The Curse Of The 1715-Spanish Plate Fleet: Run Aground On The Coast Of Treasure
On July 24, 1715, a convoy of 11 Spanish ships and one French merchantman set sail from Havana, Cuba to Spain. It was called a “Plate Fleet” because their cargo consisted of valuable treasure looted from the so-called “New World”. Plata is the Spanish name for silver coins that made up much of the wealth stored in their holds. Thus, it was a Plata, or “Plate” fleet. Generally, two such fleets sailed every year. The Flota de Tierra Firme traveled from Spain to Cartagena and Panama, carrying various trade goods and necessities. The Flota de Nueva España went to Veracruz. For safety, the two fleets often stayed together until they reached the Caribbean.
It was on the return voyage that problems usually developed. The ships were by then loaded with gold and silver, jewelry, tobacco, spices, and indigo, and were a rich prize for marauding pirates and privateers. By the time they sailed east, the crews were tired and usually sick from tropical diseases, malnutrition, and horrible hygienic conditions on board. All this made them vulnerable to attack. If all this was not bad enough, however, there was another unstable element in the equation. The return trip was apt to run into the hurricane season. Traveling west during the summer, the Atlantic was usually calm, with gently prevailing winds, but in the fall, as anyone knows who lives anywhere near the southeast coast of the United States, tropical storm season can be a tough time beginning in late August. Especially in the days before accurate weather reports, hurricanes could blow up suddenly, without advance warning. The results were often devastating.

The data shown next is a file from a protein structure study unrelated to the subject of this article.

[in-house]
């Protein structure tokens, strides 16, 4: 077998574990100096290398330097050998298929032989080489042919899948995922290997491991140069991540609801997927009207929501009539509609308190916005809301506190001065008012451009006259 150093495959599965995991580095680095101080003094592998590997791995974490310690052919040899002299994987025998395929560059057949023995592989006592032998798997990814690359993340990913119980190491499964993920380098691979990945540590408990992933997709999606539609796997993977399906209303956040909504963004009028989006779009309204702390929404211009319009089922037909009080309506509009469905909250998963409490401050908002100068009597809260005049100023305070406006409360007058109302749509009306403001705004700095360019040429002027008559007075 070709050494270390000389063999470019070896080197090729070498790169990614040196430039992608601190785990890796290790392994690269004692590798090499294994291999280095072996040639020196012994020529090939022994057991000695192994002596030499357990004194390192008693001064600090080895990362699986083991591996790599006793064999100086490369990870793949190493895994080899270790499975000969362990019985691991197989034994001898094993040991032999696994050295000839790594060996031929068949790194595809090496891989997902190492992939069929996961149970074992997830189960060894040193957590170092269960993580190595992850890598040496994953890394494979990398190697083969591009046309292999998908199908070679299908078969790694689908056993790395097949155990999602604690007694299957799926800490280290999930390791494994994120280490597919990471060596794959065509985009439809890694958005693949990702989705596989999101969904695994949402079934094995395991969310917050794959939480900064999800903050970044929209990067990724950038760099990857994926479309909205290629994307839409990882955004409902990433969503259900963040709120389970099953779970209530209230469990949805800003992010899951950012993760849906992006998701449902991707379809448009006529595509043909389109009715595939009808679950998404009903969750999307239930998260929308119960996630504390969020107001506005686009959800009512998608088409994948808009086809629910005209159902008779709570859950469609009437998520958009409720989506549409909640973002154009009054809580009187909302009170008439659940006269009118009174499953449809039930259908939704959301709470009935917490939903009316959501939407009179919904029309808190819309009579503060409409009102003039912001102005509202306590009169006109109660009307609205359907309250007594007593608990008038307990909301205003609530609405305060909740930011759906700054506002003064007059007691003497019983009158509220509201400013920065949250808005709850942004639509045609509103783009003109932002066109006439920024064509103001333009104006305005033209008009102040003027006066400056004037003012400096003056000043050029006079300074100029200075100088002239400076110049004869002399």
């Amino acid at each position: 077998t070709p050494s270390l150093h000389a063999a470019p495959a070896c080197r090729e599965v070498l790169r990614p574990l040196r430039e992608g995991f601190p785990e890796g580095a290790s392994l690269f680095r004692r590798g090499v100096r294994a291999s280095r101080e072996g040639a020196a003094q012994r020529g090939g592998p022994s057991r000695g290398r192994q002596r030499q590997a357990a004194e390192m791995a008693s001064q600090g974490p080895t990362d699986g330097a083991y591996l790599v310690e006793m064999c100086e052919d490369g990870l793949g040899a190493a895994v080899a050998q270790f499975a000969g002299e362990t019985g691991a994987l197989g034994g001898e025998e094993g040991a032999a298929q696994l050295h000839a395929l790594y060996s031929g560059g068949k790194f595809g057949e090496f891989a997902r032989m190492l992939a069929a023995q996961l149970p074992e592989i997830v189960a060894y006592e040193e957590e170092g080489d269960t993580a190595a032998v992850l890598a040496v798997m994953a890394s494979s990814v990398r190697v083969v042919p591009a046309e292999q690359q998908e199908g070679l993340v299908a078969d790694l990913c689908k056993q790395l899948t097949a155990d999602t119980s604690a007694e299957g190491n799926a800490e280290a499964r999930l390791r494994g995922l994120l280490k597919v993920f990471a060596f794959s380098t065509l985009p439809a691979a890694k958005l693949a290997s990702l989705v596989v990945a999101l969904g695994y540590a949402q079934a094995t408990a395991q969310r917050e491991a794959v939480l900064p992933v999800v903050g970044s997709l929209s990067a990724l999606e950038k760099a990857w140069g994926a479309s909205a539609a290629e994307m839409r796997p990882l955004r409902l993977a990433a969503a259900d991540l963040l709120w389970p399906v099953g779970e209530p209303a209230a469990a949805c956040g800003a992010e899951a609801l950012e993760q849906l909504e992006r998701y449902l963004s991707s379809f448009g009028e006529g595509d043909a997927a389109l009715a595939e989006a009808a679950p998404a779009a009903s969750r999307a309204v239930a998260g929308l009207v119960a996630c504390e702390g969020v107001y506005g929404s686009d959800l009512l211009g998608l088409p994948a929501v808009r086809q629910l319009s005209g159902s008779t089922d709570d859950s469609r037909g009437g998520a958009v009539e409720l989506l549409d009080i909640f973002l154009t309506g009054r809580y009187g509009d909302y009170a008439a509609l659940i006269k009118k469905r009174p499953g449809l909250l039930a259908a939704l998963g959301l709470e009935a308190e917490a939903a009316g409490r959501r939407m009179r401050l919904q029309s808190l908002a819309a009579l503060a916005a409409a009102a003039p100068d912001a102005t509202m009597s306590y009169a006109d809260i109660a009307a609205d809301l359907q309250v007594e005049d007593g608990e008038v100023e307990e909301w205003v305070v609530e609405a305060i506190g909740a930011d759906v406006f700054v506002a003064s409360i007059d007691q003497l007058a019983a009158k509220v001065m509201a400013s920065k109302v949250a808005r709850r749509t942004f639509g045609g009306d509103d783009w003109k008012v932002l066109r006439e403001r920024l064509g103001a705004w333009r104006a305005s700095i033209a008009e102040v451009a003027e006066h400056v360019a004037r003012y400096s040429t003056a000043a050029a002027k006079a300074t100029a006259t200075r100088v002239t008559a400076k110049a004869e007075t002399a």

Proclamation of Philippe of Anjou as Philippe V of Spain, Versailles, 16 November 1700 by François Pascal Simon Gérard (Public Domain)
War of the Spanish Succession
By 1715, the pattern was well-known to seafaring voyagers. Yet when the fleet sailed, it was only days before the hurricane season was set to begin, and all the captains knew it. That year, the fleet, for a number of reasons, had been delayed by two years in the Caribbean, so their official excuse was that they were attempting to escape marauding pirates and privateers anxious to steal their valuable cargo, but there was also an unspoken and unwritten reason.
Between the years 1688 and 1715, Louis XIV of France had adopted a policy of rapid expansion. Europe was thus ravaged by two expensive wars. Because wars were often fought at sea, they naturally disrupted trade between the Americas and various nations of Europe, one of them being Spain.
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Jim Willis is author of 17 books on religion and spirituality, he has been an ordained minister for over 40 years while working part-time as a carpenter, the host of his own drive-time radio show, an arts council director and adjunct college professor in the fields of World Religions and Instrumental Music. He is author of The Wizard in the Wood: A Tale of Magic, Mystery, and Meaning
By: Jim Willis